The incubus of centuries, during which trade was steadily repressed, still hangs over this country. The great work of removing this lies in the hands of those who have the education of the young. If those who have the training of the young people of the middle and lower classes would educate them for their stations in life, and for advancement in that station, a new era of prosperity would dawn upon us. But common sense in education seems to be receding from us, with a hopelessness which is at once rapid and appalling.

When the daughters of farmers are educated so as to be carefully unfitted for the duties of farmers' wives, and when the sons of farmers have been carefully and superficially taught what is unnecessary for their advancement in their stations of life, the advocates of educating the people in a perfunctory knowledge of all the ologies wiU perhaps be satisfied. The result will scarcely be the commercial, or what is of more consequence, the moral advancement of the country.

The Irish are a people of intellectual tastes, and eminently desirous of mental cultivation. They take what is given them; and a great responsibility rests on those who have the direction of education, if they are not given what will contribute to their solid advancement.

Abstract theories of political economy compressed into a vaguely worded treatise in a class book are simple nonsense. They may be learned, but when learned they are forgotton, because they are not practical.

The fact, thoroughly explained, that we are at present importing food to the value of over 50 millions, a considerable part of which could be raised at homo, would excite intelligent minds to add to our own industrial resources. Simple practical explanations, devoid of all unnecessary technicality, on the subject of agricultural duties, would teach our youth how to assist in supplying the demand; and would give them that intelligent interest in their labour, which is as necessary for its success as the hope of a pecuniary reward.

Through the obliging courtesy of the Secretary, Mr. Egan, I am able to give an account of the Cork Butter Market.


Table of Contents

Chap. I. - The Pre-Christian Period 1
Chap. II. - Early Christian Period 12
Chap. III. - St. Finbar, Founder of Cork 31
Chap. IV. - The Danish Invasion 48
Chap. V. - The Danish Period 64
Chap. VI. - Early Ecclesiastical Foundations 85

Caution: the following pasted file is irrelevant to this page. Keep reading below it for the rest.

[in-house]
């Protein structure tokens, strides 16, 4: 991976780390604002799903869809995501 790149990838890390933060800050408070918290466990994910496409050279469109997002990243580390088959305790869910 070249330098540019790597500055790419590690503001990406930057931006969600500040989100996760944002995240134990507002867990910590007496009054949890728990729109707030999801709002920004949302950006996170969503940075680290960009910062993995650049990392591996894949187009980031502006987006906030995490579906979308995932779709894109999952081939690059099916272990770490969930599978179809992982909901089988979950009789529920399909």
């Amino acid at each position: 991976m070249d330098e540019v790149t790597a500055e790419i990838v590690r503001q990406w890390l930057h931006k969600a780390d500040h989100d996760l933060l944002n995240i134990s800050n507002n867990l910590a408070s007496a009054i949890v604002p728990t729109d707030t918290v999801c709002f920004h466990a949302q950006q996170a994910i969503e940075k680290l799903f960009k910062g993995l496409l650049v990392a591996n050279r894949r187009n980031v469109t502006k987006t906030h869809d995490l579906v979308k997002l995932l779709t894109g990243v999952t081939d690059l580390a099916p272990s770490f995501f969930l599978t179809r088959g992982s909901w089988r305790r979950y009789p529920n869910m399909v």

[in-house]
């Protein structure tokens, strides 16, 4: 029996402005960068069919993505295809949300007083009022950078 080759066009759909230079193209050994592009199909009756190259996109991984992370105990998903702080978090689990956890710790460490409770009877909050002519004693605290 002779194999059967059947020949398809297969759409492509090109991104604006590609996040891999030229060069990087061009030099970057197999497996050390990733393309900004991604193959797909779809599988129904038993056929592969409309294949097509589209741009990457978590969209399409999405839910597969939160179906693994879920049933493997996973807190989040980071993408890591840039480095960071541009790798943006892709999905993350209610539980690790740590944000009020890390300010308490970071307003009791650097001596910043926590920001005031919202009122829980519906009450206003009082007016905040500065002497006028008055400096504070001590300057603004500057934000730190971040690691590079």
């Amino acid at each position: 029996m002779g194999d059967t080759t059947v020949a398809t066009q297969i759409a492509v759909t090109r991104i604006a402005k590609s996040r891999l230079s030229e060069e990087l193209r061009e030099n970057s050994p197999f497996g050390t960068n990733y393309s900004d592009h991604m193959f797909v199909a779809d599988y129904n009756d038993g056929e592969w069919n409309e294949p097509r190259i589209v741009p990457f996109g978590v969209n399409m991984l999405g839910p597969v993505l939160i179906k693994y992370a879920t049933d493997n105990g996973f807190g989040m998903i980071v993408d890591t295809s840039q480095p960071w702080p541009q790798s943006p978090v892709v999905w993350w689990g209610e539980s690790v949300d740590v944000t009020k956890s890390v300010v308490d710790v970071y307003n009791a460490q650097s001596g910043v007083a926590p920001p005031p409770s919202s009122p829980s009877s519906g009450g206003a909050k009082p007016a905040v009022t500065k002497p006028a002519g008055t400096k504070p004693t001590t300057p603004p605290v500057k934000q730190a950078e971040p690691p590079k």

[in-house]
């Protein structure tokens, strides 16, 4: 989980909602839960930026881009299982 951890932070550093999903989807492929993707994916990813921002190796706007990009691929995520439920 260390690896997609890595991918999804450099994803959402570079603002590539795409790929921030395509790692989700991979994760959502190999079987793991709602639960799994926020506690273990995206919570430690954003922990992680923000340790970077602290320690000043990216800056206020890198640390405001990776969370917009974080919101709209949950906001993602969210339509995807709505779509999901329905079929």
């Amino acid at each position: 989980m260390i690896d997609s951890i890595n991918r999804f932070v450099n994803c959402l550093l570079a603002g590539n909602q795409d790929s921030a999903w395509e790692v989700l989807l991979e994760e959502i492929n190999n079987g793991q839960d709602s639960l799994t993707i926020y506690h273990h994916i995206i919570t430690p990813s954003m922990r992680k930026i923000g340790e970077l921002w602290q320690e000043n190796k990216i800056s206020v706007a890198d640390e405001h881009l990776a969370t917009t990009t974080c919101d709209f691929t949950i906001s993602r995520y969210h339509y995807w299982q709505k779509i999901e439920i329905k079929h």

Chap. VII. - English Invasion 102
Chap. VIII. - The Normans in Ireland 126
Chap. IX. - History of the Desmonds 151
Chap. X. - Reign of Henry VIII 172
Chap. XI. - Elizabethian Era 219
Chap. XII. - Elizabethian Era 276
Chap. XIII. - Elizabethian Era 299
Chap. XIV. - Elizabethian Era 315
Chap. XV. - Temp. Fames I., Charles I., and Cromwell 336
Chap. XVI. - William of Orange 370
Chap. XVII. - Eighteenth Century 385
Chap. XVIII. - "Ninty-Eight" 404



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According to the best and earliest traditions, Ireland was first peopled in Munster. If such traditions are to be altogether rejected because they stretch away into a dim and and misty past, we must give up a great deal of pre-Christian history. Why should not the Irish Celt have as ancient and respected traditions as the Assyrian or the Indian? Does ancient Irish history fail to interest because it can be studied nearer home, or because it is the history of a people for whom there is less sympathy? Dates in the pre-Christian periods may be doubtful, but this by no means invalidates facts: Facts may be handed down with a halo of romance, but the fact none the less underlies the halo. Yet. when all is said, there is nothing very romantic or incredible in the chief details of the old annalists. We pm-y not date back the colonization of Cork 80 far as pre-Noahacian times, but the record which does 80 must be of interest from its bold antiquity, and from the, at least, fair probability that it is a record of some very early immigration.